In order to deliver substantial reductions of U.S. residential emissions, cost-effective responses to climate change will need to recognize changes in consumer behavior and lifestyles as important mechanisms to mitigate carbon dioxide emissions. Marketing experts have long recognized the usefulness of developing composite variables to target specific consumer lifestyles and have subsequently developed market segmentation approaches to express relationships between geodemographics and consumer behavior. This paper represents the first use of detailed segmentation data to look at US footprint at high spatial resolution. We employ market segmentation data to delineate lifestyles for approximately 70 000 census tracts in the US and develop a spatial framework to better conceptualize lifestyles as location specific typologies of emission drivers. We find that lifestyles are not only very useful in explaining variations in emissions but in fact are as important as income, typically recognized as the major determinant of consumption emissions. Results from our analysis link the differences between suburban and urban footprints directly to lifestyle patterns and illustrate the geographic distribution of emissions resulting from households' consumption. We find that statistical clustering and consumer classification methods provide a unique perspective for understanding how various CO2 drivers interact and impact household emissions. Our proposed framework suggests that carbon mitigation strategies should move beyond a 'one-size-fits-all' approach centered on income and account for community specific lifestyle impacts related to consumer preferences and demographic characteristics at fine spatial scale.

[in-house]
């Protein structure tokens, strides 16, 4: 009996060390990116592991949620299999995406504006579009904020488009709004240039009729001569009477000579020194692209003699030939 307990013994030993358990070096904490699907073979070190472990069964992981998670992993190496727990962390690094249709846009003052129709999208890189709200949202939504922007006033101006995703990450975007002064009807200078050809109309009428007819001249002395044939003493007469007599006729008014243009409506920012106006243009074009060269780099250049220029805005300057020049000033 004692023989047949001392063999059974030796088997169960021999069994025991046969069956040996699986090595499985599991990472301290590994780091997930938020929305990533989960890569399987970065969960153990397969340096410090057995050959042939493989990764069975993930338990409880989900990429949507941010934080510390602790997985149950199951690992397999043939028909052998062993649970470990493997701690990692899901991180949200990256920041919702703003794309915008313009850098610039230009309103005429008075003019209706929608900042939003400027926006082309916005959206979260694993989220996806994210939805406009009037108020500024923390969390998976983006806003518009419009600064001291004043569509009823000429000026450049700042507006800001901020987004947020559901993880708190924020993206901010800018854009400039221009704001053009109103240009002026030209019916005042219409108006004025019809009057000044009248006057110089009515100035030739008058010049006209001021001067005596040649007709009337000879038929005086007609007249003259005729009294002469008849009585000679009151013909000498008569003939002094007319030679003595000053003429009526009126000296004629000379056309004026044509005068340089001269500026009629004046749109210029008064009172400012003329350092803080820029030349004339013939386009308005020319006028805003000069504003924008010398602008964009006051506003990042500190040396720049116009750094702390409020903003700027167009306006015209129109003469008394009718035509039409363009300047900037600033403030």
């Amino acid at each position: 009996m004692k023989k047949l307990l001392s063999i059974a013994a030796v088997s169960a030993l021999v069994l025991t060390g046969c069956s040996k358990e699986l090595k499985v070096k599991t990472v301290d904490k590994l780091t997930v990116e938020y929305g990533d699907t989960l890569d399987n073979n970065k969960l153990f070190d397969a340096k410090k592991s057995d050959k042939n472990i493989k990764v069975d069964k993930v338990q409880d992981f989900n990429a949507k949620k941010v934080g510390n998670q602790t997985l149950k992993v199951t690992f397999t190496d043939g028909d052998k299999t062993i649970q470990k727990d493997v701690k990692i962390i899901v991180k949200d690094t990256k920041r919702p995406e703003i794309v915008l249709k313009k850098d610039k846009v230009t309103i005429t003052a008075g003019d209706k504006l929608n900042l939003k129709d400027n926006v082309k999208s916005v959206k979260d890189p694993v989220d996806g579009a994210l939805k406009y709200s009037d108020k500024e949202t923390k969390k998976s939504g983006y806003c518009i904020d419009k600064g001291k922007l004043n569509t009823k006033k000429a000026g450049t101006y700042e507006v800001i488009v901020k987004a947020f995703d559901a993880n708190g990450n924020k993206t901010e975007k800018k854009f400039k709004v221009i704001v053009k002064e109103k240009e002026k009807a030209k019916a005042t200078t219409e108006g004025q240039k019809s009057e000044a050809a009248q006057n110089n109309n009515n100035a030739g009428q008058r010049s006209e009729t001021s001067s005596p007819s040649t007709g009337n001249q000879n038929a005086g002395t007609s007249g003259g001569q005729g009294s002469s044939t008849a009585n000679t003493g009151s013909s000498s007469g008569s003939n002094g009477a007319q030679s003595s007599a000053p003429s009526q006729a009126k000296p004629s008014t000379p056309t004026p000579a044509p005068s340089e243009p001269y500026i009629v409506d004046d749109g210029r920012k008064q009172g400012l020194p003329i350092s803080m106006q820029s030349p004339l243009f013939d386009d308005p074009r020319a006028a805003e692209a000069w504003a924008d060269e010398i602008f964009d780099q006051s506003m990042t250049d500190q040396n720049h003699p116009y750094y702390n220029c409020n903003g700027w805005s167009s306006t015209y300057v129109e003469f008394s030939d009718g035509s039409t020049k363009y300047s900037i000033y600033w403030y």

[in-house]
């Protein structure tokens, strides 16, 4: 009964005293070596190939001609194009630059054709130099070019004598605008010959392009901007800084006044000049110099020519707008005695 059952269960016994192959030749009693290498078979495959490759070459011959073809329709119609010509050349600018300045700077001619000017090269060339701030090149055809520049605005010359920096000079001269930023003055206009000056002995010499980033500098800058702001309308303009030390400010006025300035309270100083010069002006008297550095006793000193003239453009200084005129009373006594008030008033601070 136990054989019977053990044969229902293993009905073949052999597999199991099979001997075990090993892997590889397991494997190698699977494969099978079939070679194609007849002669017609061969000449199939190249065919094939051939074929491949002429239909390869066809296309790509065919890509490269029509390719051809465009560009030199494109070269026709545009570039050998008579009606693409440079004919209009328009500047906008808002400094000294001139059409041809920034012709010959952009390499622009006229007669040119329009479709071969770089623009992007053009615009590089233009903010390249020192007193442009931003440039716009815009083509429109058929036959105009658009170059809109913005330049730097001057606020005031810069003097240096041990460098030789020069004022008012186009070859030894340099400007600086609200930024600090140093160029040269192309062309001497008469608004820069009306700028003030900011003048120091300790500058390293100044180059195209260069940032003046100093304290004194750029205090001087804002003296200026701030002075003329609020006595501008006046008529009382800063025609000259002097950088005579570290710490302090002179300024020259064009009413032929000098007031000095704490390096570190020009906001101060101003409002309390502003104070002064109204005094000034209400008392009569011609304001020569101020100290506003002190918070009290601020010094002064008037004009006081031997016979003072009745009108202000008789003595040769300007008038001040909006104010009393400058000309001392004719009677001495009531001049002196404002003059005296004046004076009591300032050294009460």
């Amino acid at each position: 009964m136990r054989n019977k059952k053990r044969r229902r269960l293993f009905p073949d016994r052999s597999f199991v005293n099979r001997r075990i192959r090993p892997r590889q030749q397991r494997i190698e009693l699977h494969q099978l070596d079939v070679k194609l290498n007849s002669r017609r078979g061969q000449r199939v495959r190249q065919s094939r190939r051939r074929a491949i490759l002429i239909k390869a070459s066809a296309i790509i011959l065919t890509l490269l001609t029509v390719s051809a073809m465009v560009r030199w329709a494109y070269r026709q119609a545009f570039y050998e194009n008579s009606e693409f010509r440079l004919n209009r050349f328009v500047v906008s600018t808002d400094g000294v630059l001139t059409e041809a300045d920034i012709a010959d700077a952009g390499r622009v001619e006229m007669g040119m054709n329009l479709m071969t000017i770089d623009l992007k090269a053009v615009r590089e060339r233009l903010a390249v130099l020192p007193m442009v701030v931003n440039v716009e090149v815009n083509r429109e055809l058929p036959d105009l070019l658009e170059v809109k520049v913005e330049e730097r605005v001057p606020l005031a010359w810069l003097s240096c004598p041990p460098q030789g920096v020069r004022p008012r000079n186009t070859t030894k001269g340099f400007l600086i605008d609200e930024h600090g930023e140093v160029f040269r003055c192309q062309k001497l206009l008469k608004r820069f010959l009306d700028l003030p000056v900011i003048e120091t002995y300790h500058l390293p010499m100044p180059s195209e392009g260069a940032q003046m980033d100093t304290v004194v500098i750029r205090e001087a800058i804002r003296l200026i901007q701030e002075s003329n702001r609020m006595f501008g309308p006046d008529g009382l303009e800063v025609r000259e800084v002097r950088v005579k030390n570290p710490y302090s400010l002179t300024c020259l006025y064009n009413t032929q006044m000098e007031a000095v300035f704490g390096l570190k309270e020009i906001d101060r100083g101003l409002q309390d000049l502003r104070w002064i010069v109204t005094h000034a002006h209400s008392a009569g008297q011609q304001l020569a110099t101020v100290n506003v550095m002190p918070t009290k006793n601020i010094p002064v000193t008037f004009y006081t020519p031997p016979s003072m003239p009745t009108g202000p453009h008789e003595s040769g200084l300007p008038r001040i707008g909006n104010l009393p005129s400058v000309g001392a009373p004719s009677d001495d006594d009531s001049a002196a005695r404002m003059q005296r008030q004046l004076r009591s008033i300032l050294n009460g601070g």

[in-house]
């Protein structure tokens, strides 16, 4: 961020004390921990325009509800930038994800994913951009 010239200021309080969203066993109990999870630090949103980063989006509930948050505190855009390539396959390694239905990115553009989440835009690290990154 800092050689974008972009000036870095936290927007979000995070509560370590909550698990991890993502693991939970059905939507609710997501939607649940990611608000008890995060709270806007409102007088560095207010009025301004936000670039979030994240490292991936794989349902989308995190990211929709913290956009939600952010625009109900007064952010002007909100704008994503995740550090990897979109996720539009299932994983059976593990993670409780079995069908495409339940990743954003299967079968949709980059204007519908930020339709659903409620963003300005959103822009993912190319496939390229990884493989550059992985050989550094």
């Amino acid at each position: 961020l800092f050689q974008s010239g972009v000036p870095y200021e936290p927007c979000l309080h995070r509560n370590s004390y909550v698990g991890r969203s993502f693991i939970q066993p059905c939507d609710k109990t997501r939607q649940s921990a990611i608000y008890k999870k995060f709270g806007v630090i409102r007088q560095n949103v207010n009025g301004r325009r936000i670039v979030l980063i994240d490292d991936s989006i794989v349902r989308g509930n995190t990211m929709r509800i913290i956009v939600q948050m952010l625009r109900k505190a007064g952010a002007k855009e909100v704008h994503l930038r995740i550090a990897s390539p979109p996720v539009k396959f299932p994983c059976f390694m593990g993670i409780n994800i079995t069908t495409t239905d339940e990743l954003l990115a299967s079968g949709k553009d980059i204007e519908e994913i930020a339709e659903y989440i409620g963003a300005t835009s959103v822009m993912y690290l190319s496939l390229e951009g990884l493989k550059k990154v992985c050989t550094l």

- carbon footprint
- greenhouse gas